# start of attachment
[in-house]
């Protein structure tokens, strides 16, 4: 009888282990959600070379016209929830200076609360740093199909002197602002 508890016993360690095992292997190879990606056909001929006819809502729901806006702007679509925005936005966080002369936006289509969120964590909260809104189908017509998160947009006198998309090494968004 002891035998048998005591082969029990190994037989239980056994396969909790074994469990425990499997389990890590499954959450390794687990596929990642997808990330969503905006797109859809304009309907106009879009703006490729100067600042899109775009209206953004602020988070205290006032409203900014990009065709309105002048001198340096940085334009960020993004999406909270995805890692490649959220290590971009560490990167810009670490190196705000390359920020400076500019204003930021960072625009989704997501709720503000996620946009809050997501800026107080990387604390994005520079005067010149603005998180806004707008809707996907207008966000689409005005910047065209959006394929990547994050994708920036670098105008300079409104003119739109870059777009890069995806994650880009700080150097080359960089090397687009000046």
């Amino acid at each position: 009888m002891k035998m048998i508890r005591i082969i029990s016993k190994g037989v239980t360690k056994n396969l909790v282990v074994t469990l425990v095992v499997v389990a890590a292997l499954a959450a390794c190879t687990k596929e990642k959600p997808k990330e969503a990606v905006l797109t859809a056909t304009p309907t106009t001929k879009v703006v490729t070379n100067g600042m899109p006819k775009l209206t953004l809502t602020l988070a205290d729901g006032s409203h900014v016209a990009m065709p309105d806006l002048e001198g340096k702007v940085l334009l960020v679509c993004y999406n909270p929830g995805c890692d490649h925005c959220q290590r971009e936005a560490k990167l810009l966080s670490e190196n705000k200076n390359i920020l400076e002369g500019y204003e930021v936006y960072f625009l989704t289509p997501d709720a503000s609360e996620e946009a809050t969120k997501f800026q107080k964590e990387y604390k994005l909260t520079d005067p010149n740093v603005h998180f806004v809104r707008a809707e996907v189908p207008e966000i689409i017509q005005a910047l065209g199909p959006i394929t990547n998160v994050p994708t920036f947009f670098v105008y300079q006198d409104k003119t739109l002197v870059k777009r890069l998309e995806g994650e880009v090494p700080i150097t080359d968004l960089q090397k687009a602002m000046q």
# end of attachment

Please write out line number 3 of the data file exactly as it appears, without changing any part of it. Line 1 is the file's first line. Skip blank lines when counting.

């Amino acid at each position: 009888m002891k035998m048998i508890r005591i082969i029990s016993k190994g037989v239980t360690k056994n396969l909790v282990v074994t469990l425990v095992v499997v389990a890590a292997l499954a959450a390794c190879t687990k596929e990642k959600p997808k990330e969503a990606v905006l797109t859809a056909t304009p309907t106009t001929k879009v703006v490729t070379n100067g600042m899109p006819k775009l209206t953004l809502t602020l988070a205290d729901g006032s409203h900014v016209a990009m065709p309105d806006l002048e001198g340096k702007v940085l334009l960020v679509c993004y999406n909270p929830g995805c890692d490649h925005c959220q290590r971009e936005a560490k990167l810009l966080s670490e190196n705000k200076n390359i920020l400076e002369g500019y204003e930021v936006y960072f625009l989704t289509p997501d709720a503000s609360e996620e946009a809050t969120k997501f800026q107080k964590e990387y604390k994005l909260t520079d005067p010149n740093v603005h998180f806004v809104r707008a809707e996907v189908p207008e966000i689409i017509q005005a910047l065209g199909p959006i394929t990547n998160v994050p994708t920036f947009f670098v105008y300079q006198d409104k003119t739109l002197v870059k777009r890069l998309e995806g994650e880009v090494p700080i150097t080359d968004l960089q090397k687009a602002m000046q």